I was as pleasantly shocked as many people at Google I/O earlier this year when the company announced that Chromebooks would begin to offer Android apps via software update. In my mind, this is a real game changer, bringing Chrome OS into the mainstream desktop OS market with macOS and Windows.
The future became now as earlier this month, the already impressive Acer R13 Dev channel got the Google Play store. But let me back up a second. First you really need to hear about the hardware specs of the Acer Chromebook R13 which make it seem almost like a Pixel-type of device, if not better…
Acer’s not typically known in the Chrome OS world as delivering the high-end goodies on their Chromebooks. In fact, when people ask me what’s the lowest price on any usable laptop, I often point them to the refurbished Acer Store on Amazon and eBay to pick up a 12-inch plastic Chromebook with a 720P display and 2GB of RAM for $100-200. These are usually very utilitarian machines with basic specs great for part time use by kids or grandparents or as a second screen.
The R13 is in another world. It is a very premium glass and aluminum/metal (with some plastic) laptop that looks and feels a lot like more like a $1000 laptop than its $400 price tag. The rundown of specs:
Acer’s Chromebook R13 is a few leaps above this class of product, though it still runs Chrome OS. It has a glossy 1080P display at 13-inches. It has quite a bit of bezel on the bottom ‘chin’ which I’m not thrilled about but it is hard to knock the display itself. It is bright, has 170 degree viewing and is great for reading over long periods of time. It is even better for watching HD videos. If anything, the colors are a little washed out but nothing catastrophic.
This is of course a touch-enabled display and I found it to be fairly accurate on 10 point touches, using the on-screen keyboard and arrows is quite easy and clicking the small window options on Chrome were surprisingly reliable.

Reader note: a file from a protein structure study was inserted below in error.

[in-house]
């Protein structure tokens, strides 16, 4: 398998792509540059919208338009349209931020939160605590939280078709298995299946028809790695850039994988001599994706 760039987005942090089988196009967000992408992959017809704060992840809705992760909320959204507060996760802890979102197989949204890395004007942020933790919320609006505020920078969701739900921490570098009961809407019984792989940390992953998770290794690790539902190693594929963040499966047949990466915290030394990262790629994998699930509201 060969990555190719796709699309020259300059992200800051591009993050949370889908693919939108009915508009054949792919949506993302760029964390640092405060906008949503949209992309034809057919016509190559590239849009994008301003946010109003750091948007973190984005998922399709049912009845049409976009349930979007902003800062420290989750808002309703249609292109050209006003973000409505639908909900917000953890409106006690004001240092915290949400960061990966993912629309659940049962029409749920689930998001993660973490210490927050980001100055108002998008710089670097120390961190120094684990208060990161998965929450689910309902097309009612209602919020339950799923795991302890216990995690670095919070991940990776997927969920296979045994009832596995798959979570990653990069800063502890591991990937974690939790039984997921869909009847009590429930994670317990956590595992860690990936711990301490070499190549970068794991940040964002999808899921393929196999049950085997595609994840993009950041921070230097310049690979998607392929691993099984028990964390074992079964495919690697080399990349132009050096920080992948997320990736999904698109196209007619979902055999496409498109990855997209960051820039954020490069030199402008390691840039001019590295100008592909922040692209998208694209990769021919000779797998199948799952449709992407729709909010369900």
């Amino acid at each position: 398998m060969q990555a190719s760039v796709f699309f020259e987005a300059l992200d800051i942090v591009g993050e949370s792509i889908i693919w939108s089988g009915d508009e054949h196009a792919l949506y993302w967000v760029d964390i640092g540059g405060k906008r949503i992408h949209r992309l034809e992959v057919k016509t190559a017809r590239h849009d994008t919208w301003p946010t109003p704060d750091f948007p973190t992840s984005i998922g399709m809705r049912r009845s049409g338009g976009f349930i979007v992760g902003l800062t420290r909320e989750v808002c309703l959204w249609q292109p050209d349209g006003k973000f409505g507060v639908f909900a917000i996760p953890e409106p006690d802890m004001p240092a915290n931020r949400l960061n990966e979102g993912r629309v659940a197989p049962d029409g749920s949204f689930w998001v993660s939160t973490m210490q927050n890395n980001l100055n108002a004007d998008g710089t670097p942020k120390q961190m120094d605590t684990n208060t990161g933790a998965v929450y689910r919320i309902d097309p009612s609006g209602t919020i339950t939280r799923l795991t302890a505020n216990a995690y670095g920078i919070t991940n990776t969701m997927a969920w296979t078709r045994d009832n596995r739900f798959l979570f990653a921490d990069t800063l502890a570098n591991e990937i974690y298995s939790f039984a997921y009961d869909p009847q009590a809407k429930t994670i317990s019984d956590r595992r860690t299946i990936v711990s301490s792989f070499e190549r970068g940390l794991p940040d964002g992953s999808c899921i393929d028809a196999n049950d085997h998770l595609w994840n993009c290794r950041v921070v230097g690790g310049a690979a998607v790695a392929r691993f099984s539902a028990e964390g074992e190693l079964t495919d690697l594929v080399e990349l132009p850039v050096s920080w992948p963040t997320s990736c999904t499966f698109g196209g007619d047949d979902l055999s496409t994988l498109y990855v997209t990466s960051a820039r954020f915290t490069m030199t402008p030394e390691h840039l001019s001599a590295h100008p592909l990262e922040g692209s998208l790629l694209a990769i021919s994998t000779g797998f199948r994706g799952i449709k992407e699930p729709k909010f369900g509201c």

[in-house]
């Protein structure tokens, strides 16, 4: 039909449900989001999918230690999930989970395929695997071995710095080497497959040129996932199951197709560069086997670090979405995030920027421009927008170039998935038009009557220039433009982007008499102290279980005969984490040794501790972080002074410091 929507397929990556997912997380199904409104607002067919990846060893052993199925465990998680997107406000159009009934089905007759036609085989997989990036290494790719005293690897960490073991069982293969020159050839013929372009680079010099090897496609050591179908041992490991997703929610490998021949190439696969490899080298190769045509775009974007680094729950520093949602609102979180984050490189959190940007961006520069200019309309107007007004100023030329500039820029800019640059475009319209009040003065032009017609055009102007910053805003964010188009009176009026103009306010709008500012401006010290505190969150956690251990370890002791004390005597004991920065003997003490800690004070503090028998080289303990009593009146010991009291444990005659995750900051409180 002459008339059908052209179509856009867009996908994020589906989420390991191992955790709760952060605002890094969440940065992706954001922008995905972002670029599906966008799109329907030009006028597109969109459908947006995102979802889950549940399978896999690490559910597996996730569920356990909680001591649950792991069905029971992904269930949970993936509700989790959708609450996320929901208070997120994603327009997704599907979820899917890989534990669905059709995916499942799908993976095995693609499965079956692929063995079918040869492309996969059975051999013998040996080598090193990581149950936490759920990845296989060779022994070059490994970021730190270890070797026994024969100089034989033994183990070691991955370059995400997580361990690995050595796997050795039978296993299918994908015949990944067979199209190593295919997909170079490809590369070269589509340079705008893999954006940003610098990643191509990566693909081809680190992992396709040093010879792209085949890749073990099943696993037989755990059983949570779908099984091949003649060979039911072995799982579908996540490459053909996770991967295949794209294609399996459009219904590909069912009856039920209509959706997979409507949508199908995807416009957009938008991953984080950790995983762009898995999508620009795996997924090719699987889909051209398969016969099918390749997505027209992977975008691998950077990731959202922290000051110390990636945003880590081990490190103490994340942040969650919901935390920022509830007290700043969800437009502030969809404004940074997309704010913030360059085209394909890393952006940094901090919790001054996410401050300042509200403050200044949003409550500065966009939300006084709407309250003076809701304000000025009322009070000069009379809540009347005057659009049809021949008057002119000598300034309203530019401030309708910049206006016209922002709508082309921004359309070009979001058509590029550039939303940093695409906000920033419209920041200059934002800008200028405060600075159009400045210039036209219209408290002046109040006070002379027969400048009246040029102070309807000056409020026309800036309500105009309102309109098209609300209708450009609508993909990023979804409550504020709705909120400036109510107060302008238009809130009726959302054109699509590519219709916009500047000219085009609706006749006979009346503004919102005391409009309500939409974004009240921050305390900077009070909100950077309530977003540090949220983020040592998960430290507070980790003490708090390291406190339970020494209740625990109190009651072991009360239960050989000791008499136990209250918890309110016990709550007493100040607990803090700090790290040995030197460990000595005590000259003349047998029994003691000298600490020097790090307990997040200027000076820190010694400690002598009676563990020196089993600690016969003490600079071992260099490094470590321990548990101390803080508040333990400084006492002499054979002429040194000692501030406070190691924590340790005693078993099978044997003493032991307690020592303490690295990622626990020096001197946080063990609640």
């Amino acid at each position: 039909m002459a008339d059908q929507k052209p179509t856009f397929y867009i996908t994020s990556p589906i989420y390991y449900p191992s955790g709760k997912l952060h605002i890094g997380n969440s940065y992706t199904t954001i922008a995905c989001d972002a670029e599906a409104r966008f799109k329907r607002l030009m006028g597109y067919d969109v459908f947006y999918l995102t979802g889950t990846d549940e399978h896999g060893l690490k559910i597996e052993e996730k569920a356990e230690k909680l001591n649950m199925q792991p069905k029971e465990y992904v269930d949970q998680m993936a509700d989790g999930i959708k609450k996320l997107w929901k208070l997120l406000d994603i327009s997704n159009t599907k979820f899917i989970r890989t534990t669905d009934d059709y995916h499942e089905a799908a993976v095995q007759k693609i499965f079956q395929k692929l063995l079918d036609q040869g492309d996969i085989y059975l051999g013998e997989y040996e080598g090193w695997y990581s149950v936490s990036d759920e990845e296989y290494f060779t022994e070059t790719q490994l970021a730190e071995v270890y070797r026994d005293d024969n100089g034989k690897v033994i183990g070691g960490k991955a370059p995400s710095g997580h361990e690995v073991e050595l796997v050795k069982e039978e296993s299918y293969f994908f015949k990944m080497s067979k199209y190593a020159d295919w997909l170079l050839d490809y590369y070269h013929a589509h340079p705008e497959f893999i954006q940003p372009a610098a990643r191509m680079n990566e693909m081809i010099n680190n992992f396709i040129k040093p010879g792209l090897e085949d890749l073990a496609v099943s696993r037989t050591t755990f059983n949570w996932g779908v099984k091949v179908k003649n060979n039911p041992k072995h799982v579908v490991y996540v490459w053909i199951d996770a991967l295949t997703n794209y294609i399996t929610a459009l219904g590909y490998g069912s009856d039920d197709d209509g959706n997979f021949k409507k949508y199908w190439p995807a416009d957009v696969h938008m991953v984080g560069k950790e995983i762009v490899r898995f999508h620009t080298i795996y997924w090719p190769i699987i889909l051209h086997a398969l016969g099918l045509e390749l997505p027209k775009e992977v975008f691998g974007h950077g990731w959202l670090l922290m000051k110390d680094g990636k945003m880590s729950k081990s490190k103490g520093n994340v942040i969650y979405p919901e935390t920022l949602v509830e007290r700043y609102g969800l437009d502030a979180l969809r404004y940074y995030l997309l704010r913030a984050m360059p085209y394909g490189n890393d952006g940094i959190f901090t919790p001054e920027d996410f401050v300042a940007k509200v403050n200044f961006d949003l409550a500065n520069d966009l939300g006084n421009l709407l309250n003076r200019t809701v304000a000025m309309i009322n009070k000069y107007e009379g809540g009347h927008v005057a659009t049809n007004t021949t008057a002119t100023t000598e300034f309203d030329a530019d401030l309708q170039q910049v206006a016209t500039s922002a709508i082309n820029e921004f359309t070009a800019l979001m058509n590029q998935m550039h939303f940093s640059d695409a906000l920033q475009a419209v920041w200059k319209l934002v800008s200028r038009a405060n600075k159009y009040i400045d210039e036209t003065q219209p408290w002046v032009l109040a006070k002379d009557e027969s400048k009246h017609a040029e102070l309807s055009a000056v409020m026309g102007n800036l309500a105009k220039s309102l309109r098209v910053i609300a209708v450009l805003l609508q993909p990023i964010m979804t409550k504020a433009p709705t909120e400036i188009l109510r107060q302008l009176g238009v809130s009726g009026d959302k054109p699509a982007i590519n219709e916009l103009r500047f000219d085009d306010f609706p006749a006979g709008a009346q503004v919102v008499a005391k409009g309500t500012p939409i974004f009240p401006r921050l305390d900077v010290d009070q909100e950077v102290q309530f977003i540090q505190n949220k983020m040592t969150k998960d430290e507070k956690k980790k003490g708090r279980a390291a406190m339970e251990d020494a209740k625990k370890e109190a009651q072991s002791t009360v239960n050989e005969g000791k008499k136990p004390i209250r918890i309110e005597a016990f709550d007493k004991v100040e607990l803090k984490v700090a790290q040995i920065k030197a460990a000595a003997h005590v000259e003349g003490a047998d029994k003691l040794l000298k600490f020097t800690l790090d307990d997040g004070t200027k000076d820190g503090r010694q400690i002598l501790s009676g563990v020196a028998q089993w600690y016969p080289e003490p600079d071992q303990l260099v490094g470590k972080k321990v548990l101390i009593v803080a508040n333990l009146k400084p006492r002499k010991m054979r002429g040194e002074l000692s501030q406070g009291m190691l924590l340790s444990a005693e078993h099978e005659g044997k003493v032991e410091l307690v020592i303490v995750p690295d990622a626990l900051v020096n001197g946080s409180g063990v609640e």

The Chromebook R13 is equipped with Acer’s patented 360-degree dual-torque hinges that allow the display to be folded back to any degree that the situation requires. The dual-torque hinges also stabilize the display when touchscreen controls are being used and while switching between four modes:
- Laptop mode keeps the display at 90-degrees from the keyboard for an efficient and productive input and typing experience.
- Display mode bends the keyboard under the system so the display is closer to the viewer. When the Chromebook R 13 is put in this position, the on-screen image auto-rotates to the correct viewing orientation.
- Tent mode provides an ideal viewing and touch experience in confined spaces such as when traveling on a plane or train.
- Pad mode allows the Chromebook to be used as a tablet with the display and keyboard touching, so customers can have an enjoyable way to play, share and browse in both landscape and portrait orientations.
The 720P camera is surprisingly good for hangouts and people I typically conference with on my MacBook Pro couldn’t tell the difference. That said, there is lots of room for improvement color reproduction-wise. I’m not sure if I should blame the screen or the camera here…first word problems.
The R13’s keyboard is very similar to the MacBook Air’s: Black, non-backlit keys with typical motion make typing blindingly easy coming from Apple’s camp. If you are coming over from a MacBook, just switch the Alt and CTRL keys in settings and of course reverse the trackpad.
Speaking of trackpad, Acer went a little bit small here, and I get why: there is a huge trackpad overlaid on the screen that you are going to be using a lot of the time. But for everyday laptop typing, this is certainly usable and I have to say as a group, Chromebooks have been getting closer and closer to the high bar set by Apple here. The one better Chromebook trackpad I’ve tried is Google’s own Pixel and I’d say this one is pretty close on accuracy and feel.
Acer took a very unadvised example from Apple’s Retina MacBook here and only included 1 USB-C port which doubles as its charging port. Don’t get me wrong, I love USB C and it is quickly becoming the defacto charging port in my sea of gadgets, but I’d like to have a few of these, like on Apple’s new MacBook Pros.
Luckily, Acer also built in some ports for the “here and now” which will mostly set you free from using dongles. There’s a USB3-A port on both sides as well as an HDMI out, which does 4K at 30MHz impressively. Obviously 60Hz is would have been preferable but we’re talking about a $400 laptop here.
There’s also a volume rocker (tablet, remember?) that looks like a full sized SD Card slot for the uninitiated and some LED indicators for power and Bluetooth. The R13 has 2×2 MIMO 802.11ac Wi-Fi and Bluetooth 4.0 so wireless is speedy.